The Dive Bomber (1946) was originally owned by Billy Smart, the famous circus impressario.

This ride, the Jungle Thriller Noah’s Ark, dates from 1934 and has been restored to its art deco roots. It emulates motorcycle speedway rides of the 30s.

Penny Arcade

Luna Park game inspired by the famous Coney Island amusement park (opened 1903). There are now fairgrounds named Luna Park all over the globe.

‘Pussy’ game, in which you shoot cats with a handgun. How lovely. The moon in the background of the game is very George Melies, A Trip to the Moon (1902). This was filmed at around the same time as the first Luna Park opened in Brooklyn, which was named after a 1901 ride called, funnily enough, A Trip to the Moon.

Carters sometimes features a wall of death stunt show. This was not on during my visit so I may try to see this another time.

Upcoming fairs will include fireworks displays for bonfire night. See the website for dates.

If you enjoyed reading this post you may like one I wrote about Coney Island back in May.

I’ve always had a fascination with the travelling funfair. Back in the days before cinema and television, attending the funfair was a big deal. Not only was it a chance to let your hair down and enjoy the thrill of a ride, the fair was where you saw exotic animals in the flesh for the first time. In an era where global travel was not readily available, fairgrounds became a form of escapism that took the visitor to another world.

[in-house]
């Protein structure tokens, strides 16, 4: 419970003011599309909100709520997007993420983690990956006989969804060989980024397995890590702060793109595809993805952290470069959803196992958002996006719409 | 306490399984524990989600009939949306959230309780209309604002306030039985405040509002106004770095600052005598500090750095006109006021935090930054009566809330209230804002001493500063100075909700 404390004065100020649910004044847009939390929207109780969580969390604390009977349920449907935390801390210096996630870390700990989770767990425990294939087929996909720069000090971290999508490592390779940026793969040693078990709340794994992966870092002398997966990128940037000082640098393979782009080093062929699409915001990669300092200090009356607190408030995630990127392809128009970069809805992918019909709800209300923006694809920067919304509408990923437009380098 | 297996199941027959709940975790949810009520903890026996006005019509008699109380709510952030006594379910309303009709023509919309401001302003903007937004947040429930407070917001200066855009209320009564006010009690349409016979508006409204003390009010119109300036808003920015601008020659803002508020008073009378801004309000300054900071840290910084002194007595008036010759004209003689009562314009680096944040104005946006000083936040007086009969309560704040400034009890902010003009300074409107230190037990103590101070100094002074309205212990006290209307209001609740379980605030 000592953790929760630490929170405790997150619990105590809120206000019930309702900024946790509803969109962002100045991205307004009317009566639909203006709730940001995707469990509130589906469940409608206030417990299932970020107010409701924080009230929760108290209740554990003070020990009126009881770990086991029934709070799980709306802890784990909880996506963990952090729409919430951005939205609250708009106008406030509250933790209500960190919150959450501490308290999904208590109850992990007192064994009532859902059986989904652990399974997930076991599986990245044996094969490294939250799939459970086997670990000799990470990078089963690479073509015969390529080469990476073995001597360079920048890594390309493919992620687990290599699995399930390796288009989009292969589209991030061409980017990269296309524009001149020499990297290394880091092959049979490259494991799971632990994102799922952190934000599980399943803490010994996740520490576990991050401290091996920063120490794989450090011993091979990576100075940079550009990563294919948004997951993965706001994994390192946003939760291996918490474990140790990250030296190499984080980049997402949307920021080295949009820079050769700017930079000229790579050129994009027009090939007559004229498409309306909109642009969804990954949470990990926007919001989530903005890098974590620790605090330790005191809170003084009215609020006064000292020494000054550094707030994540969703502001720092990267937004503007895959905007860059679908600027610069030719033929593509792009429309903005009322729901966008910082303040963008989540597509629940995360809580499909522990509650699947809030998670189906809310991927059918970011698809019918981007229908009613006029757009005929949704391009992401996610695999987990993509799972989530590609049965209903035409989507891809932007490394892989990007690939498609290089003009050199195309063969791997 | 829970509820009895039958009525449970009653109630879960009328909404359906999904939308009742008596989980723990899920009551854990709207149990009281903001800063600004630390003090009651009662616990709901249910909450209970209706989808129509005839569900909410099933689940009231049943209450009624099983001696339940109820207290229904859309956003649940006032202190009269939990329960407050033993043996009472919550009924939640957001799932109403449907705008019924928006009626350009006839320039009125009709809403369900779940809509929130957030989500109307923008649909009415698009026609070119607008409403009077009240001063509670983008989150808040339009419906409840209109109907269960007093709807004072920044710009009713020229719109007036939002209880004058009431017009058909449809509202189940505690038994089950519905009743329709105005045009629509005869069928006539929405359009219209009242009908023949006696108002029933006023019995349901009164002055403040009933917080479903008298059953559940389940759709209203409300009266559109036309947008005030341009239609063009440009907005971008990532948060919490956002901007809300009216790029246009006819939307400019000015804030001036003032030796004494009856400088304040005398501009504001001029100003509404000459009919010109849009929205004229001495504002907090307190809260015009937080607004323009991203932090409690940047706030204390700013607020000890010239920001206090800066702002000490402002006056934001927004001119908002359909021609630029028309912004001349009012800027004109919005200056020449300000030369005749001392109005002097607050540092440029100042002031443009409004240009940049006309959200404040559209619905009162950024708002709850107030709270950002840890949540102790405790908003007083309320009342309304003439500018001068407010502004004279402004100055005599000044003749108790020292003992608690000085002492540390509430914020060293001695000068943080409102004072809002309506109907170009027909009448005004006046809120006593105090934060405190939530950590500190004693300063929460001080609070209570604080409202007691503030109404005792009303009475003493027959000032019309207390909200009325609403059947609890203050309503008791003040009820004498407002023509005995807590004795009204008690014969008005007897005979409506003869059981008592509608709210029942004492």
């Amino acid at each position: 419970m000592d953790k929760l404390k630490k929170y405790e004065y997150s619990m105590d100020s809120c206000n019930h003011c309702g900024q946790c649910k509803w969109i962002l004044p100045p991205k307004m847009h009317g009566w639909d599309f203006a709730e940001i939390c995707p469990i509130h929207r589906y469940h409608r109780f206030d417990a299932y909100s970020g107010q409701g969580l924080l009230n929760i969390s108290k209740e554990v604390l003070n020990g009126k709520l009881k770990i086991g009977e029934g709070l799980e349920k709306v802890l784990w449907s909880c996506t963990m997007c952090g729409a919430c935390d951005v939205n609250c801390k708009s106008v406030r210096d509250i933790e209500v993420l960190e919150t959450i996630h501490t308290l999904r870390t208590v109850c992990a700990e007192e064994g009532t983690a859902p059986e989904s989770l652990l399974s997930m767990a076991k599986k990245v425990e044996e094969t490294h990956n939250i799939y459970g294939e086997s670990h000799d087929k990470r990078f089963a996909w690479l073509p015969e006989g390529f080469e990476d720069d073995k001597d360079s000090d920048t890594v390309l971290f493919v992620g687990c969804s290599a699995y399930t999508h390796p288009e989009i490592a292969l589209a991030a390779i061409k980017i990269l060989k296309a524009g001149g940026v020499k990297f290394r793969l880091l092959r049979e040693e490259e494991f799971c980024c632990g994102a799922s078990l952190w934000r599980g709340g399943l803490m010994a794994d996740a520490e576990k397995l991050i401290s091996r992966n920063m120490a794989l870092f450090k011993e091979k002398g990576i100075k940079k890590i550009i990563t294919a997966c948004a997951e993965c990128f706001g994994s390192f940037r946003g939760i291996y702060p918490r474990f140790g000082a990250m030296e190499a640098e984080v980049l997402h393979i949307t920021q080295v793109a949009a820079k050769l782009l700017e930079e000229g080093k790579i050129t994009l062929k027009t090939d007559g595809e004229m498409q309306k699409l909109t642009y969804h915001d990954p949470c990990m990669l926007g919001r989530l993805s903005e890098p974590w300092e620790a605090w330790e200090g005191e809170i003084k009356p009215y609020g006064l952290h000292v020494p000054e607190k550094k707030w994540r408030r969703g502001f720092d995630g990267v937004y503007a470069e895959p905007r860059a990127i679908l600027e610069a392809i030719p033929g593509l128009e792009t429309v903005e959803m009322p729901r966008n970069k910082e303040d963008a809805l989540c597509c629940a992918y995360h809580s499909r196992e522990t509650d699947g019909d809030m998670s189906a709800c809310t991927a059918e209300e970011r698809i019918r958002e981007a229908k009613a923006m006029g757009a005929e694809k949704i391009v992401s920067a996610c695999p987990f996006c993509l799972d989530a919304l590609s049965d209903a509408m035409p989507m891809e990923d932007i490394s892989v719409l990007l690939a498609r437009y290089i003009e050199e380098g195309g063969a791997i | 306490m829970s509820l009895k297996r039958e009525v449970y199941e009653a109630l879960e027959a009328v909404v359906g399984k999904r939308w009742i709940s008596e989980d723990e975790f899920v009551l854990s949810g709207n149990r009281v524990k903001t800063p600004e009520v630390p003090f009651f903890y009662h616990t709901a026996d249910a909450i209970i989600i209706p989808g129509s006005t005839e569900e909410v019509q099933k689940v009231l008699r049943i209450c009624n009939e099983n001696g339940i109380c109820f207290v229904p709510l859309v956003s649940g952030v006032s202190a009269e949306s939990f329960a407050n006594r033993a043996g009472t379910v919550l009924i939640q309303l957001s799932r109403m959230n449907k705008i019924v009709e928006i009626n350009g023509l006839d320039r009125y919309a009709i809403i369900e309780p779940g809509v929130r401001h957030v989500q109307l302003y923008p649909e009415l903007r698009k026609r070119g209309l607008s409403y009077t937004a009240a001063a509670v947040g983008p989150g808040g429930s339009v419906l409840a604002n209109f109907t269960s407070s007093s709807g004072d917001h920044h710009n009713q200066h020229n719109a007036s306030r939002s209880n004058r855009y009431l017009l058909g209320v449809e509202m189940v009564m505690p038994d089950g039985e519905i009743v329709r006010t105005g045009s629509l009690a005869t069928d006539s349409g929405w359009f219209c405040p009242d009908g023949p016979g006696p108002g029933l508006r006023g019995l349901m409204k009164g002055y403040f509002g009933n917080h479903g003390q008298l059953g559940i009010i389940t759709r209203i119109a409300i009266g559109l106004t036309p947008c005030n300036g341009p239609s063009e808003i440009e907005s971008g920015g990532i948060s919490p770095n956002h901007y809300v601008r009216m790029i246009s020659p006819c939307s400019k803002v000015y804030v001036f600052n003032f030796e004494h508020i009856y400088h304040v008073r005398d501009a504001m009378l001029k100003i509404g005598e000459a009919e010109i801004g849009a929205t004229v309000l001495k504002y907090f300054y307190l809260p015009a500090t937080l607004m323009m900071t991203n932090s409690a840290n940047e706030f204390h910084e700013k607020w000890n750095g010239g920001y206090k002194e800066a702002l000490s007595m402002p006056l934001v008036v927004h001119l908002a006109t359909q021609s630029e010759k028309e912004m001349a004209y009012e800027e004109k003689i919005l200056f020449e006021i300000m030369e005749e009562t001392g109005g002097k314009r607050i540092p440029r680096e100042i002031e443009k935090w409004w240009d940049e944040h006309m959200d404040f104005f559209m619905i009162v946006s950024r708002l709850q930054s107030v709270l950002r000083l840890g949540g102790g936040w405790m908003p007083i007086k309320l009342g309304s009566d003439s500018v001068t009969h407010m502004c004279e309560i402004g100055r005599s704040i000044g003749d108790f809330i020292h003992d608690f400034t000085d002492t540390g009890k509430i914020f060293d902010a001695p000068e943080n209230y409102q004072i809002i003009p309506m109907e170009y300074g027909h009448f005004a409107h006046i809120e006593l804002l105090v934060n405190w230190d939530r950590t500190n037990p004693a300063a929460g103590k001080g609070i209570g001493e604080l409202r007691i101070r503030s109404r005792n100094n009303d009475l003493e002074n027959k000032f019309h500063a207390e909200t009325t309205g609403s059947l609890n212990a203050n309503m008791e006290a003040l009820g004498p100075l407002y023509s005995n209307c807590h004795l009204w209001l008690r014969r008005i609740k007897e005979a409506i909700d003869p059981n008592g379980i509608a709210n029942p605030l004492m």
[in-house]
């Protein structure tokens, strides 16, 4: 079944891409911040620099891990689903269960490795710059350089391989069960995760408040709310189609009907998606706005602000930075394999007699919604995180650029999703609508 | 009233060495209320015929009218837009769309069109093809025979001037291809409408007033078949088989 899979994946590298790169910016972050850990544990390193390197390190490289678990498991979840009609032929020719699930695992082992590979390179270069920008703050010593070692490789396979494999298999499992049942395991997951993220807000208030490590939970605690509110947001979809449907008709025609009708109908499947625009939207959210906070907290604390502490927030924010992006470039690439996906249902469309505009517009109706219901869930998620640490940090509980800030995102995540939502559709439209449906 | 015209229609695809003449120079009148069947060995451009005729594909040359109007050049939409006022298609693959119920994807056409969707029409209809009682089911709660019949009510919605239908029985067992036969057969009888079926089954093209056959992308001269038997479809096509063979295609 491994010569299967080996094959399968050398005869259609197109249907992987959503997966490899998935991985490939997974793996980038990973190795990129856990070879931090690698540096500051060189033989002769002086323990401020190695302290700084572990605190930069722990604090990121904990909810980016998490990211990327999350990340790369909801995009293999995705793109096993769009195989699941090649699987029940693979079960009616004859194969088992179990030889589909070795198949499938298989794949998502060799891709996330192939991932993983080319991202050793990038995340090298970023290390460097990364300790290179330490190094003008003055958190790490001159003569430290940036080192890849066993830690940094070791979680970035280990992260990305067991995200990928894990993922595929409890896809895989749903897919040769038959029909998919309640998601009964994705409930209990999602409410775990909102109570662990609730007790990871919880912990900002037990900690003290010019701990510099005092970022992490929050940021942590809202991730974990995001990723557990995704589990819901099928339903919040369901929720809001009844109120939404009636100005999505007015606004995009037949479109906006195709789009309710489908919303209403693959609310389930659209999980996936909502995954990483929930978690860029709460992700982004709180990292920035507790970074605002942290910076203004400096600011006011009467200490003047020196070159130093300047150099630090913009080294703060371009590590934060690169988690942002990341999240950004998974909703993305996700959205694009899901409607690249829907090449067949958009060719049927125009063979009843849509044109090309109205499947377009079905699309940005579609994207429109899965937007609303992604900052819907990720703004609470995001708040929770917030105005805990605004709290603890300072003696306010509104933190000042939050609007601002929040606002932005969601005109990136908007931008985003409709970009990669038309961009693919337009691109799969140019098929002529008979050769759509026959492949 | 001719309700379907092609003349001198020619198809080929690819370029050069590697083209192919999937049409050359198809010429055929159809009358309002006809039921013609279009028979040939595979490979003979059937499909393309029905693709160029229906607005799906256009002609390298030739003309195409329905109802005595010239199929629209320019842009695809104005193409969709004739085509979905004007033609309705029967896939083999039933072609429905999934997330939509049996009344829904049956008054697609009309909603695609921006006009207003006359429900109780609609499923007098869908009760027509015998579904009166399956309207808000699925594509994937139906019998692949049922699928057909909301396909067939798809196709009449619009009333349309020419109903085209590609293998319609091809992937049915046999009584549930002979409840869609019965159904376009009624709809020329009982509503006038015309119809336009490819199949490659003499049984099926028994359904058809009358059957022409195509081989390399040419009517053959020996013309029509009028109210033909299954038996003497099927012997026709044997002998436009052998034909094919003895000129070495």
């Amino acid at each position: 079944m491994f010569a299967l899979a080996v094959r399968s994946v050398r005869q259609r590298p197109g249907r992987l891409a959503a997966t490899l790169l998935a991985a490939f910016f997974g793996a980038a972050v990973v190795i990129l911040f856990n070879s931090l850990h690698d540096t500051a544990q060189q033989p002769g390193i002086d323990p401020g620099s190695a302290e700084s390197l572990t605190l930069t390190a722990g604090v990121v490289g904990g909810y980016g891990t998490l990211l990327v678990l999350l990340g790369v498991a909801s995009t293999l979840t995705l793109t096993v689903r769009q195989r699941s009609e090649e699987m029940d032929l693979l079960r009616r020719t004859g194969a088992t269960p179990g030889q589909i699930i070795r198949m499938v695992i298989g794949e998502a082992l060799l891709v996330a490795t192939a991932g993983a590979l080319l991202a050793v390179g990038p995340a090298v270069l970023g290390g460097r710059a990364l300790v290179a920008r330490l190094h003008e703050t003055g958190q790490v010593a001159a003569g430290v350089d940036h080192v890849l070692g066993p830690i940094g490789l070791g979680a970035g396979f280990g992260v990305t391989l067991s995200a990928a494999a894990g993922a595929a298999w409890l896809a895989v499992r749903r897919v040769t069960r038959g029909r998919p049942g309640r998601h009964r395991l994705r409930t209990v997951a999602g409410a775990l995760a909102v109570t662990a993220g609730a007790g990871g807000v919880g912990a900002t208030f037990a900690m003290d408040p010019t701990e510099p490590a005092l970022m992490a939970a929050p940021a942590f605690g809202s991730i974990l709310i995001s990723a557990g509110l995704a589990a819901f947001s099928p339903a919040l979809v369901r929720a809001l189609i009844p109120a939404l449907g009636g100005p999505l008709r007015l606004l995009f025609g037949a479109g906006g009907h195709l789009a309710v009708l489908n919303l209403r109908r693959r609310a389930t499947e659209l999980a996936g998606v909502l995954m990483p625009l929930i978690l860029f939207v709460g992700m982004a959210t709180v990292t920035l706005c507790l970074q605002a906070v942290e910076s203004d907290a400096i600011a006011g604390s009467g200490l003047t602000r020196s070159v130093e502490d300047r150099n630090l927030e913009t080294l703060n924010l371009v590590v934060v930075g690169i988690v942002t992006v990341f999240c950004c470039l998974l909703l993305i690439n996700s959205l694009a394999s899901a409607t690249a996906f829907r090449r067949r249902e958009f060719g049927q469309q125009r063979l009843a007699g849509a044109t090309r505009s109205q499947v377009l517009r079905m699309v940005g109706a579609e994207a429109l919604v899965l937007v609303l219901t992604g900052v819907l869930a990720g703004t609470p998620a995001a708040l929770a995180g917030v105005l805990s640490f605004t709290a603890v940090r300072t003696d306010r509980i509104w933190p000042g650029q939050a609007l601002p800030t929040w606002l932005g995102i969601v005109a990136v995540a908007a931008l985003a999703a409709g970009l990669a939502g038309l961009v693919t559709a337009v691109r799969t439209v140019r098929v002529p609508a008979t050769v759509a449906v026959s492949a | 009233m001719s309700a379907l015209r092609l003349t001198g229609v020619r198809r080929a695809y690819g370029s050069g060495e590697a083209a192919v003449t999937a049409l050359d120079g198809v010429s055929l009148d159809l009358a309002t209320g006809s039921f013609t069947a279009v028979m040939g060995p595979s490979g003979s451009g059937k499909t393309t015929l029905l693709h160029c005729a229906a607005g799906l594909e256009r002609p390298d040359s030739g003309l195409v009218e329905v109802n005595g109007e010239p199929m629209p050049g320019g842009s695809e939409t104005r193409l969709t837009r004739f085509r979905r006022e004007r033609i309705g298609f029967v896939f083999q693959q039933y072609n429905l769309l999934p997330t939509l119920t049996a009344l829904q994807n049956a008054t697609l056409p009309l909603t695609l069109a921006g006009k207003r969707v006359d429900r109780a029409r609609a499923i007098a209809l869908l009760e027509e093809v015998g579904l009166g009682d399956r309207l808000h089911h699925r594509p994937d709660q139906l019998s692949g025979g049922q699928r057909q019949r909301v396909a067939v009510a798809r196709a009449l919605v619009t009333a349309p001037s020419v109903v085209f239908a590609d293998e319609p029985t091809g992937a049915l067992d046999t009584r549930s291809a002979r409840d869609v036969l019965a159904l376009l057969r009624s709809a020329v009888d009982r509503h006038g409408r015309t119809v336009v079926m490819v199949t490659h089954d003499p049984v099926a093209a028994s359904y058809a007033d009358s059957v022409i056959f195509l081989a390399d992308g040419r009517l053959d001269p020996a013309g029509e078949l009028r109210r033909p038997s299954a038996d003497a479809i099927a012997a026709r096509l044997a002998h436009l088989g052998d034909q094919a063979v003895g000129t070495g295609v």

Of course, there was a darker side to the fair: as well as animal cruelty, freak shows were commonplace. The funfair as a symbol can also connote insanity, which is shown to great effect in feature films such as The Cabinet of Dr Caligari and Carnival of Souls.

I could spend hours writing about the history and different aspects of funfairs (I might do a series of posts at some point), but there is a reason for this particular post.

During my recent trip to Devon, I visited Dingles Fairground Heritage Centre in Lifton. Dingles features a plethora of fairground memorabilia, including vintage rides, games, vehicles and machinery, as well as road signs, art work and related ephemera.

The museum is housed in three buildings, the first of which is more like a ‘typical’ museum, with models and displays in glass cases as well some more interactive exhibits, such as carriages and living wagons you can climb into.

The second building displays larger rides and – here’s the fun part – they still run. The rides include a ghost train, galloper (carousel), waltzer, switchback and dodgems. You can also play traditional games such as the coconut shy, rifle shooting, and hook-a-duck. (Rides and games incur an additional cost).

Prizes for funfair games usually include goldfish, cuddly toys and coconuts. ‘Carnival Glass’ was a name given to second rate glassware, usually with an iridescent finish, given as a prize.

Two very different organs. Unfortunately I don’t have dates for these but the one on the right has a distinct Metropolis feel about it.

In the third building, which was more like a storage facility, there were a lot of items that looked as if they were waiting for repair. It’s sad to think of items languishing in storage but often independent museums lack the funding for conservation.

Overall, Dingles is an entertaining and intriguing museum, one that lets you take photographs and interact with the displays. I believe that the fair is an important part of social history, one that seems to be forgotten in an internet and video game obsessed age.

Dingles is open Thursday- Monday, April- October. Tickets cost £8 for an adult. 20% off online.